This is my second distillation of Risks from Learned of Optimization in Advanced Machine Learning Systems focusing on deceptive alignment. 

 

As the old saying goes, alignment may go wrong in many different ways, but right only in one (and hopefully, we find that one!). To get an idea of how a mesa-optimizer can be playing the game of deceptive alignment that I explained in a previous post, we'll look at three possible scenarios of pseudo-alignment. Essentially, the question I'm trying to answer here is what is it that makes the mesa-optimizer pursue a new objective, i.e., the mesa-objective? Each of the following scenarios gives an answer to this question. 

Recall that when a mesa-optimizer is deceptively aligned, it is optimizing for an objective other than the base objective while giving off the impression that it's aligned, i.e., that it's optimizing for the base objective. 

Scenario 1: Proxy alignment 

The mesa-optimizer starts searching for ways to optimize for the base objective. I call it "ways" but the technically accurate term is "policies" or "models"( although "models" is used for many things and it can be confusing). During this search, it stumbles upon a proxy of the base objective and starts optimizing for the proxy instead. But what does a proxy do? Proxies tend to be instrumentally valuable steps on the way towards achieving a goal, i.e., things an optimizer has to do to complete a task successfully. 

To prevent the misalignment from happening, we must be in control of the search over models.

There are two cases of proxy alignment to keep in mind: 

  • Side-effect alignment

Imagine that we are training a robot to clean the kitchen table. The robot optimizes the number of times it has cleaned the table. Wiping down the table causes the table to be clean. By doing this, the robot would score high if judged according to the standards of the base objective. Now we deploy the robot in an environment where it has a chance to spill coffee on the table right after wiping it down. There's no reason why the robot won't take that chance. It'll start spilling coffee and then continue cleaning it. 

In this case, the mesa-optimizer optimizes for the mesa-objective, but this directly increases the base objective: 

 

 

  • Instrumental alignment

Imagine we have another robot and here we're training it to clean crumbles off the kitchen table. This robot optimizes the number of crumbles inside its vacuum cleaner. In the training environment, the best way to collect the maximum of crumbles is by vacuuming the crumbles it finds on the table. In every episode in its training where it does this successfully, it receives a high score. Once it's been deployed into a new environment, the robot figures out that it'll collect crumbles more effectively if it breaks the cookies it finds on a surface near the kitchen table and vacuums their crumbles directly. At this point, it just stops doing what was dictated by the base objective and keeps breaking cookies to vacuum their crumbles.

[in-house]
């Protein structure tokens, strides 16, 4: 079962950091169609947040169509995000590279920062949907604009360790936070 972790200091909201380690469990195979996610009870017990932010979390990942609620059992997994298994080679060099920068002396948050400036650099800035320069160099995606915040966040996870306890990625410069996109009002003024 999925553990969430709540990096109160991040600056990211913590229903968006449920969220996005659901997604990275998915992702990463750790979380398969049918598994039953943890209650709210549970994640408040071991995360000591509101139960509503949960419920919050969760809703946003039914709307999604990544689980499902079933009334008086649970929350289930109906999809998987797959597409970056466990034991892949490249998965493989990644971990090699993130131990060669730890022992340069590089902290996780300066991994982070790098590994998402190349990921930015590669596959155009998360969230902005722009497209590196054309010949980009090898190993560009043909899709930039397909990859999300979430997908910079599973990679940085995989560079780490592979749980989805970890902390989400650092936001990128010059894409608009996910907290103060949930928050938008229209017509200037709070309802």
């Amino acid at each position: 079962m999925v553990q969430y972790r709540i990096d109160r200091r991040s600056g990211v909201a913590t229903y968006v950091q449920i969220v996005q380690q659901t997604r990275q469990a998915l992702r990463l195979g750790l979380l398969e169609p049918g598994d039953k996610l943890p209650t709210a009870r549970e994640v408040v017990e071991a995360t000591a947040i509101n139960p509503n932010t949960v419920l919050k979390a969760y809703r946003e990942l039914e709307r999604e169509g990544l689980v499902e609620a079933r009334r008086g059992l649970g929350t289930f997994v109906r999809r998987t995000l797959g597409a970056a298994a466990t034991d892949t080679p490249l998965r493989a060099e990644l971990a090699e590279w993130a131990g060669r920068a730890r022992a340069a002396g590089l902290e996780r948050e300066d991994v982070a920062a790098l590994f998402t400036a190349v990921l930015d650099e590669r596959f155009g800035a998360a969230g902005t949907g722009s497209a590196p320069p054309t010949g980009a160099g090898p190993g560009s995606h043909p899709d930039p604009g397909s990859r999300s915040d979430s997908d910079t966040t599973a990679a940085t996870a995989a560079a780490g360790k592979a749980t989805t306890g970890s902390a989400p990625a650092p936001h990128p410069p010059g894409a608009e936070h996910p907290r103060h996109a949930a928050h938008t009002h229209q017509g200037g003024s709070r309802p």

In this case, the mesa-optimizer optimizes for the base objective only to the extent that doing so is the best strategy for getting to the mesa-objective: 

 

Scenario 2: Approximate alignment 

Imagine that you train a neural network to optimize for a goal that cannot be perfectly represented in the neural network itself. So, this means that whatever models you get won't be able to satisfy the goal fully, but only to some degree which is where the idea of approximation comes in. The mesa-objective and the base objective will be sharing the same function only approximately. This approximation error is easily explained through the setup of machine learning training: the mesa-objective is necessarily inside the mesa-optimizer and cannot be given directly by the human designer. As a result, there's an unavoidable difference in the objectives. 

 

Scenario 3: Suboptimality alignment

Here imagine that we train a robot similar to scenario 1. But in this scenario, the robot has a mesa-objective that is to eliminate the number of cookies that exist. When the robot vacuums the kitchen table and makes the cookie crumbles disappear, it falsely assumes that this disappearance is equivalent to elimination from the face of the earth. The robot is still pretty useful for cleaning the table, but to be clear, that's not what the robot itself thinks it's accomplishing. When you keep it within the limits of the training distribution everything should go fine. But the moment it's deployed it'll no longer be helpful; it'll do its best to make all the cookies in the world disappear.

What happened here? A variety of "technical misfortunes" might take place and lead to a situation where the mesa-optimizer looks aligned in the training environment but will not be actually behaving as desired in the deployment environment. These technical misfortunes include deficiencies, errors, computational constraints, other hardware limitations while in the training as well as problems that relate to the mesa-optimizer's reasoning process (e.g., making irrational choices among different options or not having sufficient information to make decisions, etc.). 

In suboptimality alignment, the mesa-optimizer is misaligned and despite that, manages to score a high performance. The mistakes it makes are such that lead to good outcomes according to the base objective, but in another environment, the mesa-optimizer could have the most undesired behaviors as we won't know what it was really optimizing for.   

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